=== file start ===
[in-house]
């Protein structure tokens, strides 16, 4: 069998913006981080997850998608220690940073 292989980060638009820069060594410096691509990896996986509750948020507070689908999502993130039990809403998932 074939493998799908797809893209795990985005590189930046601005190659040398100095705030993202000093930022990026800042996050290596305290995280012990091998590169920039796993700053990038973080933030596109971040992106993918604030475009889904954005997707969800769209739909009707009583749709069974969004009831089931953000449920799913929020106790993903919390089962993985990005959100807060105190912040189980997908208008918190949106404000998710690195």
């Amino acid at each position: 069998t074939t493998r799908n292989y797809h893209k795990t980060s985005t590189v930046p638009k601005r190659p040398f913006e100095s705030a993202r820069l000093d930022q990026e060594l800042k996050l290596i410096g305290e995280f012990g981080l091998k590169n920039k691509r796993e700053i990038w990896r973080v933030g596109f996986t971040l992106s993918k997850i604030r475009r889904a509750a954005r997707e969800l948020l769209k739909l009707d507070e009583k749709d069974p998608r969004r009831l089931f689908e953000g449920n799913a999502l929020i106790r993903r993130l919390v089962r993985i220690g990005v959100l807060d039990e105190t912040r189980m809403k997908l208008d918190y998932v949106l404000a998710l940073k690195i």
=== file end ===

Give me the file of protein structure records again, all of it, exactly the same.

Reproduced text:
[in-house]
């Protein structure tokens, strides 16, 4: 069998913006981080997850998608220690940073 292989980060638009820069060594410096691509990896996986509750948020507070689908999502993130039990809403998932 074939493998799908797809893209795990985005590189930046601005190659040398100095705030993202000093930022990026800042996050290596305290995280012990091998590169920039796993700053990038973080933030596109971040992106993918604030475009889904954005997707969800769209739909009707009583749709069974969004009831089931953000449920799913929020106790993903919390089962993985990005959100807060105190912040189980997908208008918190949106404000998710690195």
């Amino acid at each position: 069998t074939t493998r799908n292989y797809h893209k795990t980060s985005t590189v930046p638009k601005r190659p040398f913006e100095s705030a993202r820069l000093d930022q990026e060594l800042k996050l290596i410096g305290e995280f012990g981080l091998k590169n920039k691509r796993e700053i990038w990896r973080v933030g596109f996986t971040l992106s993918k997850i604030r475009r889904a509750a954005r997707e969800l948020l769209k739909l009707d507070e009583k749709d069974p998608r969004r009831l089931f689908e953000g449920n799913a999502l929020i106790r993903r993130l919390v089962r993985i220690g990005v959100l807060d039990e105190t912040r189980m809403k997908l208008d918190y998932v949106l404000a998710l940073k690195i």